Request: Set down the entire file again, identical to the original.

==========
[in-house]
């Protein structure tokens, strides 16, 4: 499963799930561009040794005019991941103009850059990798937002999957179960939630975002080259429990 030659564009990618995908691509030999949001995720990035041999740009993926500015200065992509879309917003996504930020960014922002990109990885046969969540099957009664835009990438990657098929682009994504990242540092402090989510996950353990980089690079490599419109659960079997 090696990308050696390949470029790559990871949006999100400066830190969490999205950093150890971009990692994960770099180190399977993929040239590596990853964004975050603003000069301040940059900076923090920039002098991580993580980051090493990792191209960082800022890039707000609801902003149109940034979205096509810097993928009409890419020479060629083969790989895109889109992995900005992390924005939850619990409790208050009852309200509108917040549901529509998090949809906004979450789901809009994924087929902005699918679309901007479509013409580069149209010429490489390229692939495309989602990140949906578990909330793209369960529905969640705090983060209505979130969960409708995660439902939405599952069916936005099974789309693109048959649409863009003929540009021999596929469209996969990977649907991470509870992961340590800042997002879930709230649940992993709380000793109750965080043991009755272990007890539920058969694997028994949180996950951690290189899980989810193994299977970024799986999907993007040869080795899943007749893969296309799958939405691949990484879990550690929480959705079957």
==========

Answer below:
[in-house]
């Protein structure tokens, strides 16, 4: 499963799930561009040794005019991941103009850059990798937002999957179960939630975002080259429990 030659564009990618995908691509030999949001995720990035041999740009993926500015200065992509879309917003996504930020960014922002990109990885046969969540099957009664835009990438990657098929682009994504990242540092402090989510996950353990980089690079490599419109659960079997 090696990308050696390949470029790559990871949006999100400066830190969490999205950093150890971009990692994960770099180190399977993929040239590596990853964004975050603003000069301040940059900076923090920039002098991580993580980051090493990792191209960082800022890039707000609801902003149109940034979205096509810097993928009409890419020479060629083969790989895109889109992995900005992390924005939850619990409790208050009852309200509108917040549901529509998090949809906004979450789901809009994924087929902005699918679309901007479509013409580069149209010429490489390229692939495309989602990140949906578990909330793209369960529905969640705090983060209505979130969960409708995660439902939405599952069916936005099974789309693109048959649409863009003929540009021999596929469209996969990977649907991470509870992961340590800042997002879930709230649940992993709380000793109750965080043991009755272990007890539920058969694997028994949180996950951690290189899980989810193994299977970024799986999907993007040869080795899943007749893969296309799958939405691949990484879990550690929480959705079957």